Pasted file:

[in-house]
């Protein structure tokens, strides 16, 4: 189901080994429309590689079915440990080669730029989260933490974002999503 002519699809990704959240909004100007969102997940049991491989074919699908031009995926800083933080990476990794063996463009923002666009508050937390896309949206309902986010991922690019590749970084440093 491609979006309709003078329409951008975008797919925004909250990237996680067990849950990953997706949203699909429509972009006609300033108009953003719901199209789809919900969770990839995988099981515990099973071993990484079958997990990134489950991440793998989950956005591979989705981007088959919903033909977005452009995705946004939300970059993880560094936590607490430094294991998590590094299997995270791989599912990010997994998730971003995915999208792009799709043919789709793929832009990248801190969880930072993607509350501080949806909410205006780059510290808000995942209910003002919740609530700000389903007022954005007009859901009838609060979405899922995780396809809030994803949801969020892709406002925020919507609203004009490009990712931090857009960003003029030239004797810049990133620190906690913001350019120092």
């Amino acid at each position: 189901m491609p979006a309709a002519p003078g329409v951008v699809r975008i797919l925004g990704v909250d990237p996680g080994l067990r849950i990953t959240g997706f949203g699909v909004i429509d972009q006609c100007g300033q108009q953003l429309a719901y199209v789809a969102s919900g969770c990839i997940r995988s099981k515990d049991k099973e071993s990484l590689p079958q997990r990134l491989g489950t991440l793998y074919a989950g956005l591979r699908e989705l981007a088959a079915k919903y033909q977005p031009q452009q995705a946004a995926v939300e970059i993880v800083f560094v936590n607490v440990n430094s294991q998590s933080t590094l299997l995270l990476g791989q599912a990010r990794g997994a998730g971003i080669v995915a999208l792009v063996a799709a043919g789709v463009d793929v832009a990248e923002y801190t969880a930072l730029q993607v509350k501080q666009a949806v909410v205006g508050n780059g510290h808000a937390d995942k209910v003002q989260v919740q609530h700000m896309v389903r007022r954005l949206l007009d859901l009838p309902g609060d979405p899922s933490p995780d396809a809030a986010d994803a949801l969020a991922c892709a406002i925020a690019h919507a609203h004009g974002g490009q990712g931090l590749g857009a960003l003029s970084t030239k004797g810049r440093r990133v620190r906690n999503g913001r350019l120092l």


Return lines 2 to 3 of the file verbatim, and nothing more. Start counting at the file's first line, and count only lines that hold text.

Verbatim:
């Protein structure tokens, strides 16, 4: 189901080994429309590689079915440990080669730029989260933490974002999503 002519699809990704959240909004100007969102997940049991491989074919699908031009995926800083933080990476990794063996463009923002666009508050937390896309949206309902986010991922690019590749970084440093 491609979006309709003078329409951008975008797919925004909250990237996680067990849950990953997706949203699909429509972009006609300033108009953003719901199209789809919900969770990839995988099981515990099973071993990484079958997990990134489950991440793998989950956005591979989705981007088959919903033909977005452009995705946004939300970059993880560094936590607490430094294991998590590094299997995270791989599912990010997994998730971003995915999208792009799709043919789709793929832009990248801190969880930072993607509350501080949806909410205006780059510290808000995942209910003002919740609530700000389903007022954005007009859901009838609060979405899922995780396809809030994803949801969020892709406002925020919507609203004009490009990712931090857009960003003029030239004797810049990133620190906690913001350019120092």
């Amino acid at each position: 189901m491609p979006a309709a002519p003078g329409v951008v699809r975008i797919l925004g990704v909250d990237p996680g080994l067990r849950i990953t959240g997706f949203g699909v909004i429509d972009q006609c100007g300033q108009q953003l429309a719901y199209v789809a969102s919900g969770c990839i997940r995988s099981k515990d049991k099973e071993s990484l590689p079958q997990r990134l491989g489950t991440l793998y074919a989950g956005l591979r699908e989705l981007a088959a079915k919903y033909q977005p031009q452009q995705a946004a995926v939300e970059i993880v800083f560094v936590n607490v440990n430094s294991q998590s933080t590094l299997l995270l990476g791989q599912a990010r990794g997994a998730g971003i080669v995915a999208l792009v063996a799709a043919g789709v463009d793929v832009a990248e923002y801190t969880a930072l730029q993607v509350k501080q666009a949806v909410v205006g508050n780059g510290h808000a937390d995942k209910v003002q989260v919740q609530h700000m896309v389903r007022r954005l949206l007009d859901l009838p309902g609060d979405p899922s933490p995780d396809a809030a986010d994803a949801l969020a991922c892709a406002i925020a690019h919507a609203h004009g974002g490009q990712g931090l590749g857009a960003l003029s970084t030239k004797g810049r440093r990133v620190r906690n999503g913001r350019l120092l």